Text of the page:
When Mom or Dad goes off to war, grandparents and other relatives step in to help care for the children.
Saturday has become one of the busiest days of the week for Patti Abbate. Until recently, it was a time for errands, shopping, cleaning - all the mundane tasks that never get done during the week.Skip to next paragraph
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But last month Ms. Abbate, who owns Sunrise Public Relations in Needham, Mass., began devoting Saturdays to her two young nieces. She serves waffles for breakfast. She chauffeurs them to ballet and gymnastics classes. She also arranges play dates and ferries them to birthday parties.
It's all part of her new domestic role as a stand-in for the girls' mother, Kathleen Anderson, who is Abbate's sister. Mrs. Anderson, a nurse in the Naval Reserve, has been called up for active duty in Bethesda, Md.
"It's a family affair," says Abbate, explaining that a team of relatives helps her sister's husband, Kurt, care for 7-year-old Molly and 4-year-old Martha.
Call them stand-in parents, or domestic draftees, or family conscripts.
Whatever their unofficial title, they are grandparents, aunts, uncles, and cousins who have been recruited on the home front to care for children whose parents have been deployed for military duty. Largely invisible and unheralded, they form a growing cadre of caregivers across the country. As they rearrange schedules at work and home, they play an essential role in keeping family life running smoothly. Whatever their sacrifices, many find satisfaction in these roles. Some also say the arrangements are strengthening family bonds.
"We look at this as a wonderful opportunity to be with our grandchildren," says Jeannine Hirtle of Arlington, Texas, referring to the time she and her husband, Bill, are spending with their son's young family while he is in Iraq.
No statistics track the number of these stand-in parents. But as more women serve in the military - currently 212,000 out of a total force of 1.4 million - more families face situations like the Andersons'. The growing ranks of single custodial parents and families in which both parents are deployed also increase the need for help from relatives.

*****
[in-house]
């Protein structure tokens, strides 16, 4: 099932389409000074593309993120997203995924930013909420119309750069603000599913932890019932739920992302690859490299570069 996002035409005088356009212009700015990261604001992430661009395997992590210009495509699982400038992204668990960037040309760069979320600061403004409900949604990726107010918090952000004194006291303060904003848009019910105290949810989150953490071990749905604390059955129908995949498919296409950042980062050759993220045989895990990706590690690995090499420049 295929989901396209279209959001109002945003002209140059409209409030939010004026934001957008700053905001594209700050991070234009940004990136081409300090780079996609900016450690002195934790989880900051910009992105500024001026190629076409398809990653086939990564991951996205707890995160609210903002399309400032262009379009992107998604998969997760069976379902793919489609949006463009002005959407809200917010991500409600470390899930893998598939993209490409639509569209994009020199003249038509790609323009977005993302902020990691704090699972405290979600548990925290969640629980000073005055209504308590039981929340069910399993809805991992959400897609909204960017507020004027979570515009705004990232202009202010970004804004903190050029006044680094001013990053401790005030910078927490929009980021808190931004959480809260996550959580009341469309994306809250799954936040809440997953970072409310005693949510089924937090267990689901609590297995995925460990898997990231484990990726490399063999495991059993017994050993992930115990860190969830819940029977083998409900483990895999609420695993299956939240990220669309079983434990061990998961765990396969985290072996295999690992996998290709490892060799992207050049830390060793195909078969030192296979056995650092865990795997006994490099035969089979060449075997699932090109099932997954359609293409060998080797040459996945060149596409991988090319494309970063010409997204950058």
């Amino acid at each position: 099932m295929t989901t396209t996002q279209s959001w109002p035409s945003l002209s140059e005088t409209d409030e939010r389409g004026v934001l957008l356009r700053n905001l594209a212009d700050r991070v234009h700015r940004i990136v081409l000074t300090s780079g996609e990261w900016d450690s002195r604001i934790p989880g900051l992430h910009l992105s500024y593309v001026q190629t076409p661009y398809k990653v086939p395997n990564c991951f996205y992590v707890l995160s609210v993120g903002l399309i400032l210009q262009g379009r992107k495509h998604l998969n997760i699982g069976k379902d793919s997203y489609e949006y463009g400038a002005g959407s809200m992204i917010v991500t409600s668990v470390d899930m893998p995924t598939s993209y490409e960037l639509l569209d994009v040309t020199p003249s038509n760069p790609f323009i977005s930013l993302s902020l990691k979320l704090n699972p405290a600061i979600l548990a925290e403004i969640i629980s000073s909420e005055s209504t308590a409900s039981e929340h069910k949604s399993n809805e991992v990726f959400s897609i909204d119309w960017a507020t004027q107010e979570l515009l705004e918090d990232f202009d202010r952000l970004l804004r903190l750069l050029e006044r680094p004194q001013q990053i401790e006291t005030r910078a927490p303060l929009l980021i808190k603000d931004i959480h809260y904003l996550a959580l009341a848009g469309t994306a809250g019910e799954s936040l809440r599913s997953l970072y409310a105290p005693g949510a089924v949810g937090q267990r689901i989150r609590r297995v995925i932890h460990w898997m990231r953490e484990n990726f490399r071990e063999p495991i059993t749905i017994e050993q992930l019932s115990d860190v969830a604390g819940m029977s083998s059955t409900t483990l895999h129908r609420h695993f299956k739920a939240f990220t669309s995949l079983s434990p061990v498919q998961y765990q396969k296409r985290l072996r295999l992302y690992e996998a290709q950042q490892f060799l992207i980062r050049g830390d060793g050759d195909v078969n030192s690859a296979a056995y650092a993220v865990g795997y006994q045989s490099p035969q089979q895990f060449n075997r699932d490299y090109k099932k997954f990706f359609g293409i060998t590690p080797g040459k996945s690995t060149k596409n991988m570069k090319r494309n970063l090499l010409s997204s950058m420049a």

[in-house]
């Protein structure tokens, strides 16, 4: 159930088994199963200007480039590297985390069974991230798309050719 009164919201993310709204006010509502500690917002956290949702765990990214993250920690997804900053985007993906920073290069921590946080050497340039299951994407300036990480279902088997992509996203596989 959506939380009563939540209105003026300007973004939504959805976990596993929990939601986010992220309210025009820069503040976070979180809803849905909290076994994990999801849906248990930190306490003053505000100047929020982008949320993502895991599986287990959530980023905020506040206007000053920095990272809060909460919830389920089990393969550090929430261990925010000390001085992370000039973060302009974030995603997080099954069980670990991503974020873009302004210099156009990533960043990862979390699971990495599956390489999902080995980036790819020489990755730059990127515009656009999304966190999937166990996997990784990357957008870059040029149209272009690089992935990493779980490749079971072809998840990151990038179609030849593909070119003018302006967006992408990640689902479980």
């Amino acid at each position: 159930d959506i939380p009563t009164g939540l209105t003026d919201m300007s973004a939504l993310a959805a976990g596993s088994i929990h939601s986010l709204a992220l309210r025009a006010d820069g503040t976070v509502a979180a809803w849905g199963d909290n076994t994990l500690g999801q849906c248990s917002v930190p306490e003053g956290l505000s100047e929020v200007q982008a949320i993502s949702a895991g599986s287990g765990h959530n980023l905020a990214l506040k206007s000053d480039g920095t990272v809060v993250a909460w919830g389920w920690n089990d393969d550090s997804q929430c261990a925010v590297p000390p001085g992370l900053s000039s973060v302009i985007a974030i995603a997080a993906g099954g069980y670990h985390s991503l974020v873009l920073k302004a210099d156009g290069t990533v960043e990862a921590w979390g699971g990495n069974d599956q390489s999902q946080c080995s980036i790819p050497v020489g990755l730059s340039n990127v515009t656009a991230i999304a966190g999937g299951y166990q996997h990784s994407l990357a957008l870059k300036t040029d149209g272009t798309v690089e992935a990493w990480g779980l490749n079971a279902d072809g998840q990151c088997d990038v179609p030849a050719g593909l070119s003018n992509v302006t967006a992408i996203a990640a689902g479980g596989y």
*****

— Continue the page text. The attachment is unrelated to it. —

Even before the current military call-ups, nearly 2-1/2 million grandparents were responsible for most of the basic needs of grandchildren living with them, according to the AARP Grandparent Information Center. Spokeswoman Amy Goyer expects those numbers to grow because of military duty.
These increases show the ripple effects of deployment. To paraphrase John Donne, "No family is an island."
For the Andersons of Medway, Mass., the care- giving drama began on New Year's Day, when Anderson, a lieutenant commander in the Reserve, received a call with an unsettling message: Be prepared to be mobilized. "It was a shock," she says. "I didn't want to tell the girls until I knew it was definite." On March 4, she received orders to report for duty three days later. She is stationed at Bethesda Naval Hospital, helping to care for Iraqi soldiers and civilians.
Abbate had moved in with the Andersons temporarily following her divorce last year, so she quickly put a caregiving plan in place. Mr. Anderson gets his daughters ready for school and prepares breakfast. "He's a great cook," Abbate says. After school, relatives take turns picking up the girls and caring for them until 6:30 p.m., when their father returns from Anderson's Jewelers, which he co-owns, in nearby Wellesley. Abbate and her brother-in-law cook dinner, and she oversees baths and bedtime.
"They go from loving arms to loving arms throughout the day," Abbate observes. On Tuesday afternoons, the girls' grandmother, Evelyn Anderson - "Grammie" - cares for them. On Wednesdays, an aunt takes over. Thursday afternoons belong to Dad, who leaves work early. On Fridays, a great-aunt, Mary Nastopolous, known as Aunt Mimi, does the honors.
"They miss their mother like crazy," Mrs. Nastopolous says. Even so, notes Mrs. Anderson, "They've really accepted all of this pretty well."
For Mom, living in a hotel room in Bethesda, mail and telephones provide vital links, keeping the family connected. She calls home every day, saying, "I'm using my savings on my phone, but it's worth it." She writes letters, a favorite for Molly, who can read. And she mails a package of small gifts every week.
The girls reciprocate by sending a weekly care package of their own, complete with a handwritten journal. One recent Saturday, during a visit to a mall, they bought a mug and a key chain with space for pictures of themselves. They also added a bag of Red Sox peanuts to mark opening day.
Still, there are moments of sadness. Both girls have had minor physical ailments. "They really miss a mother's comfort at those times," Abbate says.